Shake the Devil Off
A True Story of the Murder That Rocked New Orleans
Henry Holt, September 2009
They looked like a slightly mischievous version of the all-American couple, a handsome army veteran and his gorgeous artist girlfriend. Zackery Bowen–one of the first soldiers to encounter the fledgling insurgency in Iraq–returned to New Orleans to tend bar and deliver groceries. In the weeks before Hurricane Katrina, he met Addie Hall, a pretty and high-spirited bartender. Their improvised, hard-partying endurance during and after the storm had news outlets around the world feature the couple as the personification of what so many wanted to imagine was the indomitable spirit of New Orleans. But Addie Hall had a long history of abuse that colored her world and everyone who entered it. And Zackery Bowen fell for Addie completely, until his personal demons, unleashed in the desert of Iraq, combined with hers in a perfect storm of violence that shocked even rough-and-tumble New Orleans.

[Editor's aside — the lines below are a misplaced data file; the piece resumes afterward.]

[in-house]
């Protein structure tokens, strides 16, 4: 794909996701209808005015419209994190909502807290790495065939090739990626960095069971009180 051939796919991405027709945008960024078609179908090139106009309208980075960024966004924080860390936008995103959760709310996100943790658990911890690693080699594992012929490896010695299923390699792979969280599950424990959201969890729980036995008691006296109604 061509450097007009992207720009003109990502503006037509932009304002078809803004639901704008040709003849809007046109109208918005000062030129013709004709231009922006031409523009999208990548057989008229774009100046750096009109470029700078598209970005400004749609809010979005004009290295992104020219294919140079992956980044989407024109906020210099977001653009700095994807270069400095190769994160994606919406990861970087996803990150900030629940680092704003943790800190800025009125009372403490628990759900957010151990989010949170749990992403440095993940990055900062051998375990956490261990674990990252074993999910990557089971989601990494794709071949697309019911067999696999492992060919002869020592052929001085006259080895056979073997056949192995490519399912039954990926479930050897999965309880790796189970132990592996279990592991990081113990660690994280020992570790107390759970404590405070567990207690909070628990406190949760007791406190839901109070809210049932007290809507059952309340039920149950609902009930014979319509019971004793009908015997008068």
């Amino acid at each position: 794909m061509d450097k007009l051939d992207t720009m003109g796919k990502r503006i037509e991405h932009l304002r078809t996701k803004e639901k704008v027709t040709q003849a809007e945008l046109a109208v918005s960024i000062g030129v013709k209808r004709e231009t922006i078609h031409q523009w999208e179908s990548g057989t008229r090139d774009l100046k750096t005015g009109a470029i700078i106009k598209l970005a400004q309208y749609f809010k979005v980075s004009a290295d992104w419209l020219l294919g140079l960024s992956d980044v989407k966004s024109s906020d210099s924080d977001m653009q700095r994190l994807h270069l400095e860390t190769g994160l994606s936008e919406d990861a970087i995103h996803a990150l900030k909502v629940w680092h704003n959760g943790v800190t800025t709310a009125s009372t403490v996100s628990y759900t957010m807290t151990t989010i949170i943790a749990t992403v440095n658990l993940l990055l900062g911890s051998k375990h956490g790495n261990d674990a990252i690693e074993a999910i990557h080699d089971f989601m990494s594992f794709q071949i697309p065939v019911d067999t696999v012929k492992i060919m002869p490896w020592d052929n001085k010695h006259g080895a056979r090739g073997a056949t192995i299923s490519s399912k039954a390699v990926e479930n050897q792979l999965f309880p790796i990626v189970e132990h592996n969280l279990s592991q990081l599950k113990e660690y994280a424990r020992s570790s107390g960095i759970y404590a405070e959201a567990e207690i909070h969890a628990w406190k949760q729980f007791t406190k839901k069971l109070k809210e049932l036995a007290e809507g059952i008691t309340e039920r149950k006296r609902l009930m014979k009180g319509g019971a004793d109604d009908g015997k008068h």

In October 2006, Bowen leapt from the rooftop bar of a French Quarter hotel. A note in his pocket directed the police to Addie’s body. It was, according to NOPD veterans, one of the most gruesome crimes in the city’s history. Why had this well-liked and easygoing soldier done this horrible thing?
Journalist Ethan Brown moved to New Orleans in order to find out what had driven Bowen and Hall to this end, and eventually he discovered their tragedies–like so many others–could have been avoided if the military had not, in the words of Paul Sullivan, executive director of Veterans for Common Sense, “absolutely and completely failed this soldier.” By telling the story of these lives, Brown gets to the dark heart of two of the biggest debacles of this era. The result is a deeply investigated, sympathetically told, mesmerizing, and moving tribute to the city of New Orleans, to anyone who has been touched by the signature disasters–foreign and domestic–of this era, and to two victims of these disasters, Zackery Bowen and Addie Hall.